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Oklahoma signature requirements

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Signature requirements
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This page details Oklahoma signature requirements. In many states, the signatures of registered voters must be collected to place candidates or initiatives on the ballot. However, for candidates, filing fees are sometimes required or accepted in lieu of signatures.

Federal offices

U.S. Senate

Candidates for U.S. Senate must pay a $1,000 fee. In lieu of payment, a candidate may submit a petition with signatures from at least 5% of registered voters.

U.S. House

Candidates for U.S. House must pay a $750 filling fee. In lieu of payment, a candidate may submit a petition with signatures from at least 5% of registered voters.

Filing deadlines

2012

See also: Signature requirements and deadlines for 2012 U.S. Congress elections

Candidates wishing to run in the June 26, 2012 primary had to file by April 13, 2012.[1]

State offices

State legislature

Major party candidates for the State Senate or House of Representatives must pay a $30 filing fee, while non-affliated candidates do not have to submit a fee.

Filing deadlines

2012

See also: Signature requirements and deadlines for 2012 state government elections

State legislative candidates wishing to run in the June 26, 2012 primary had to file by April 13, 2012.[2]

Ballot measures

Signature requirements

Signature requirements in Oklahoma are calculated as a percentage of the total number of votes cast in the state's most recent general election for whichever statewide office (including president) received the highest number of votes in that election.

Because of this method of calculation, the number of required signatures can change fairly dramatically from year-to-year, going down after an election year in which there is no presidential contest, and going back up after an election year in which there was a presidential contest.

For example, in 2008, Oklahoma voters cast 1,462,661 votes for the office of president, whereas in 2010, voters cast 1,034,767 votes for governor. As a result, to put a constitutional amendment on the 2012 ballot requires 155,215 signatures, whereas to put an amendment on the 2010 ballot would have required 219,400 signatures, a difference of more than 60,000 signatures.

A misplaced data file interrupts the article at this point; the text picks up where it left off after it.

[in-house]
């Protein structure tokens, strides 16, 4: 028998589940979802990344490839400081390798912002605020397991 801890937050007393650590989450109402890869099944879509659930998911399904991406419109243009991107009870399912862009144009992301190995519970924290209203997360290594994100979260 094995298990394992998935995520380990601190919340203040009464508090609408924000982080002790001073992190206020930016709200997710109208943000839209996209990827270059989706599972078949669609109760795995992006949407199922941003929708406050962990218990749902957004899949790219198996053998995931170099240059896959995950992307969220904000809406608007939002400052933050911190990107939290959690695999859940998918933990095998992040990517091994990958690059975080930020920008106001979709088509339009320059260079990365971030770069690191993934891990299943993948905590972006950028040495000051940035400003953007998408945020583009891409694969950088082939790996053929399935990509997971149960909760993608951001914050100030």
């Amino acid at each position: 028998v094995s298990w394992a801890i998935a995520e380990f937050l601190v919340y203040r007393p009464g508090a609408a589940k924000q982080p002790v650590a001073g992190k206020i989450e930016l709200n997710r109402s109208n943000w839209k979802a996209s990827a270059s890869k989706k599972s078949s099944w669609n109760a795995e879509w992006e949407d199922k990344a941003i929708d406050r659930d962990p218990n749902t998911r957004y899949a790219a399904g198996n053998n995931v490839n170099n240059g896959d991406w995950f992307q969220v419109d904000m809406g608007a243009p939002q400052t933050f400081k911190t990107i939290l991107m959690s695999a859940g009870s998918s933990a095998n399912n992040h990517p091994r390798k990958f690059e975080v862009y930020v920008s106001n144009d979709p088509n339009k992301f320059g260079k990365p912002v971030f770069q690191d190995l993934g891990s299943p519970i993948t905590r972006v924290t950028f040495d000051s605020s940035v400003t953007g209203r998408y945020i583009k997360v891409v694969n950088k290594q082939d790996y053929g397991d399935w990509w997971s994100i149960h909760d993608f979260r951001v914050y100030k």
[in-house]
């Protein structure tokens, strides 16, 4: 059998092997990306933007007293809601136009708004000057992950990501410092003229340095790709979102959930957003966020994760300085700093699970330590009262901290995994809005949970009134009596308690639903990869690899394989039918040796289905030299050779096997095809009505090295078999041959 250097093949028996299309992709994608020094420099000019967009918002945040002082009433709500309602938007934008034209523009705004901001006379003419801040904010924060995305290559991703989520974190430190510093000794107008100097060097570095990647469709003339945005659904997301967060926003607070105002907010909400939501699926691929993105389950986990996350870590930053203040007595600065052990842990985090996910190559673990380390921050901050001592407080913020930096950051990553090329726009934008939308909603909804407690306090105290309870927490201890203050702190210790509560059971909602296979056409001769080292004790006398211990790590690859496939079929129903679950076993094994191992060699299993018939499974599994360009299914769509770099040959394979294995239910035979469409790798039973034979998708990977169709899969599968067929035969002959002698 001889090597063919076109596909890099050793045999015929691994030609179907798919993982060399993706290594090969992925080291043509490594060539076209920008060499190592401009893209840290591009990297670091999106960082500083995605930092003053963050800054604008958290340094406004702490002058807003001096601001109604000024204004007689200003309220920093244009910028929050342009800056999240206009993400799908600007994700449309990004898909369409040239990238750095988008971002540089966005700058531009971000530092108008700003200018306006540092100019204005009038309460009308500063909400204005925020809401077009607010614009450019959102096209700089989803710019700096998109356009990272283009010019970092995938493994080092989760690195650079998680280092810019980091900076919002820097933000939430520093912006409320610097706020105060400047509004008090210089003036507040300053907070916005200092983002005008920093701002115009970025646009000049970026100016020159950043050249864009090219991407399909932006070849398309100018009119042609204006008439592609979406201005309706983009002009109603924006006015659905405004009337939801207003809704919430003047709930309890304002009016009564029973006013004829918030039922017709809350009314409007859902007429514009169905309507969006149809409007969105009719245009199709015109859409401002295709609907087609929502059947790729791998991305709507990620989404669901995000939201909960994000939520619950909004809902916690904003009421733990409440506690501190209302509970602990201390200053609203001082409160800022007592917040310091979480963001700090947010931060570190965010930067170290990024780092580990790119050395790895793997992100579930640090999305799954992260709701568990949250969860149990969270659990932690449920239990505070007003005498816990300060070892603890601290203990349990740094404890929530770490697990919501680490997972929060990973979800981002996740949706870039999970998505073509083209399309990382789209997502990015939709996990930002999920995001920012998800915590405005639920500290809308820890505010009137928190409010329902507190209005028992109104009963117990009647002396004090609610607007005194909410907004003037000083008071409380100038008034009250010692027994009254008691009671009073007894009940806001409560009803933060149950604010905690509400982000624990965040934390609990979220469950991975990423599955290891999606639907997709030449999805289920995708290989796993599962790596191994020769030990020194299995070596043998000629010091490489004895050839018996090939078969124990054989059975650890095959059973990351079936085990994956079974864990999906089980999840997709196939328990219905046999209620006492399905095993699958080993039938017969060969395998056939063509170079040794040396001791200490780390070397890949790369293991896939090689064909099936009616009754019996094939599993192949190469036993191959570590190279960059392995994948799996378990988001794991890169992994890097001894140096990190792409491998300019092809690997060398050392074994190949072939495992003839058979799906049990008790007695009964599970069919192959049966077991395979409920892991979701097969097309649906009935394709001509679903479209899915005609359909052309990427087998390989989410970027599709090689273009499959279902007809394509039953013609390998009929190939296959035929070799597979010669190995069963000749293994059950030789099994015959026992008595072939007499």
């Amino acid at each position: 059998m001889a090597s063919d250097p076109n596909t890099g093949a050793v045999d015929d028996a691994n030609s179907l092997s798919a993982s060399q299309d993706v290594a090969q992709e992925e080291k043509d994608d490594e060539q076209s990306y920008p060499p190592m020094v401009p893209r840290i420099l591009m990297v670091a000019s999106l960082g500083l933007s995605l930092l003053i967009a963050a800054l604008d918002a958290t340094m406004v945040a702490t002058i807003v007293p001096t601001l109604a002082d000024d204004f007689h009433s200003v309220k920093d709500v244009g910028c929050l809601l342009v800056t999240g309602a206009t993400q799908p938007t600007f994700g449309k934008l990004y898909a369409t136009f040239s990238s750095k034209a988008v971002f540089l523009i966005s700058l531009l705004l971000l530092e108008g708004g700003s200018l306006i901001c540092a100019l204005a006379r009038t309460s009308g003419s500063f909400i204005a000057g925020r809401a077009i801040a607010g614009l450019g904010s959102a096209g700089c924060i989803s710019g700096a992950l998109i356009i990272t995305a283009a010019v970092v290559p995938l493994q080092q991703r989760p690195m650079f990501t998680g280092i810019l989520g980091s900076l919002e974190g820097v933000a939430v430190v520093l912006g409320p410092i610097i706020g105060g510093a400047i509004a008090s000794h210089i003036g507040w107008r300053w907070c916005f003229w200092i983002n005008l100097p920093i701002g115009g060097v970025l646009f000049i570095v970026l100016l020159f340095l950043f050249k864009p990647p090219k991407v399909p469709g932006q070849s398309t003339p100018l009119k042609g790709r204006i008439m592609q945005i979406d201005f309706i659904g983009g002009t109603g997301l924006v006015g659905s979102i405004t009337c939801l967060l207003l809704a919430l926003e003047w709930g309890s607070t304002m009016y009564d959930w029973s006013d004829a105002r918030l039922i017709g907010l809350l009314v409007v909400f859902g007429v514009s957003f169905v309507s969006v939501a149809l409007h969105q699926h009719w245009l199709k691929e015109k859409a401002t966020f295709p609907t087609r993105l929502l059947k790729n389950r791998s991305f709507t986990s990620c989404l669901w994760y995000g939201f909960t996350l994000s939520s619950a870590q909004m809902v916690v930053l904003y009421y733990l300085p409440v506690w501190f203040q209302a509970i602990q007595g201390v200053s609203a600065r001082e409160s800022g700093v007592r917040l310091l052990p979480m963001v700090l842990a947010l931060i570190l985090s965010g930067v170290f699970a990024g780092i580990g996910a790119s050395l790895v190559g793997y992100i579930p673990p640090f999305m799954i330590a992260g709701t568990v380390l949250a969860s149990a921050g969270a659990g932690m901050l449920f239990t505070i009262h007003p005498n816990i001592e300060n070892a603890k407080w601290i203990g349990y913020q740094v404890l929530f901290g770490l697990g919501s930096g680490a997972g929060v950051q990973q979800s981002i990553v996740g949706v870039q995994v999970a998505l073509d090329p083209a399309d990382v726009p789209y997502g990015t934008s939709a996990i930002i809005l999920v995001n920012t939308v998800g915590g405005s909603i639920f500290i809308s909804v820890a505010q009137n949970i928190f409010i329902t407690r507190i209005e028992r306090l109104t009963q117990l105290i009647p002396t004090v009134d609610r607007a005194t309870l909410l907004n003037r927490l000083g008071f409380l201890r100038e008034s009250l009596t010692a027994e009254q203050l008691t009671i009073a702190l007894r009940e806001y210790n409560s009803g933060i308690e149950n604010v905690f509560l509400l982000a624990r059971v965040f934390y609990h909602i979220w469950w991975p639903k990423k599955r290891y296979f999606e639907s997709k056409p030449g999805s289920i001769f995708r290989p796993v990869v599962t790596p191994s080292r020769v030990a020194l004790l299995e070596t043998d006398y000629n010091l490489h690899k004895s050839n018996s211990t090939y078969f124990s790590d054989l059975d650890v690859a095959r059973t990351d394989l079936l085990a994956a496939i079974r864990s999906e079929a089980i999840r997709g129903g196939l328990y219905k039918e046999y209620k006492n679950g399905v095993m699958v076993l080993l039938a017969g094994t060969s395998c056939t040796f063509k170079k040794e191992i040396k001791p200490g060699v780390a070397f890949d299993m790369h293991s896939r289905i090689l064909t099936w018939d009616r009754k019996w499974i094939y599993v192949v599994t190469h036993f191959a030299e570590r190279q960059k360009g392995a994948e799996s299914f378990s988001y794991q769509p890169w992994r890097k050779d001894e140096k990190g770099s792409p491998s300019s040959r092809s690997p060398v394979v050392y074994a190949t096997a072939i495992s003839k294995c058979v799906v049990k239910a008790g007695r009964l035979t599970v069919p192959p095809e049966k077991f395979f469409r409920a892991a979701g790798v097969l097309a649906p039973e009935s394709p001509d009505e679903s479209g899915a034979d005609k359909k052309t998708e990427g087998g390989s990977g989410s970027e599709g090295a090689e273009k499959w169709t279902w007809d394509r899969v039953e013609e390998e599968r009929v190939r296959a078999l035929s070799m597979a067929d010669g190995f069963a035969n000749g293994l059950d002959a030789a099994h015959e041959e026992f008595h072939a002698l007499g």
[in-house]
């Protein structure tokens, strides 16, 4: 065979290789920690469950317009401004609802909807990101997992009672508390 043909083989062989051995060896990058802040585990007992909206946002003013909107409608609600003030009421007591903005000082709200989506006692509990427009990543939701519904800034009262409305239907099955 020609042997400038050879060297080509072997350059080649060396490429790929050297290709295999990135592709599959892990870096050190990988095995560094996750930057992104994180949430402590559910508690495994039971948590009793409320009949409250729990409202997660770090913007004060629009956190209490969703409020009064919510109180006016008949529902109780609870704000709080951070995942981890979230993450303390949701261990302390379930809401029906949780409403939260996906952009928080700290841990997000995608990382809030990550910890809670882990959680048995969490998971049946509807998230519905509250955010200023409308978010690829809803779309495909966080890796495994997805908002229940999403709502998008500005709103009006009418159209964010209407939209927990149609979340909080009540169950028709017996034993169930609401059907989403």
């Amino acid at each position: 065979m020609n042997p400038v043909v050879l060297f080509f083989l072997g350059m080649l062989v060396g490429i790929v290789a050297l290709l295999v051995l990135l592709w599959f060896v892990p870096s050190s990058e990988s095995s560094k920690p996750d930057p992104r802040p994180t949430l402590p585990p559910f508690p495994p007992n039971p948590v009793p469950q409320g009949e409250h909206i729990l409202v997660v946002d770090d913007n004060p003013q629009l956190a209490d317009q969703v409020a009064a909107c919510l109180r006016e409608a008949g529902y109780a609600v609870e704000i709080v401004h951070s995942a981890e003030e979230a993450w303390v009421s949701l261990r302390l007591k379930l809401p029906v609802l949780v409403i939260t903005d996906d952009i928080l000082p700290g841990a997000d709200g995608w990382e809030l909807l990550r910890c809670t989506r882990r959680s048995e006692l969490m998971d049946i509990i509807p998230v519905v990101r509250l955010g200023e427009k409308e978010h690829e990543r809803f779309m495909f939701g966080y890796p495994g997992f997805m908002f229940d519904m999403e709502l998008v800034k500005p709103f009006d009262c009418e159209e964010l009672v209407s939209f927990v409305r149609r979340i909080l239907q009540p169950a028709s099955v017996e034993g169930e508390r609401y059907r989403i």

Current Requirements

The number of signatures required is tied to the total vote cast for governor in the last gubernatorial election. Amendments, statutes, and veto referendums must receive signatures equaling 15%, 8%, and 5% of this vote, respectively. Previously rejected measures require 25% of this vote in order to be placed on the ballot again within 3 years. Signatures are presumed valid unless challenged.

The basis of the Oklahoma signature requirement used to be the votes cast for the office receiving the most votes in the state's last general election. Due to higher turnout for presidential elections, the signature requirement varied widely every fourth year. In 2010, voters passed Oklahoma State Question 750 amending the requirement.

Year Amendment Statute Veto referendum
2014 155,216 82,782 51,739
2012 155,216 82,782 51,739
2010 219,400 117,013 73,134
2008 138,970 74,117 46,324
1994 208,554 111,229 -
1992 175,656 93,683 -
1990 175,656 - -
1989 136,489 - -

DocumentIcon.jpg See law: Oklahoma Constitution, Article V, Section 2 & Section 6

Basis for calculation

  • The highest number of votes cast in the most recent general election (2010) were the votes cast for Governor; this number came to 1,034,767.[3] This has led to a decrease in the number of signatures required for a 2012 ballot initiative since the relevant number going into 2010 was the number of votes cast for Presidential elector in 2008, which was 1,462,661 votes.
  • Previously rejected initiative or referendum measures require 25% of the vote in signatures. Currently, this number is 258,692.

Signature filing deadline

  • The absolute latest deadline for submitting signatures -- regardless of when the proponent started to collect them -- is 60 days prior to the election or September 7, 2012.
  • However, the deadline for filing signatures in 2012 has not yet officially been set.[4]

Proposed reforms

Main article: Changes in 2009 to laws governing the initiative process

SJR 13 and SB 852 are both sponsored by Randy Brogdon.

See also

External links

References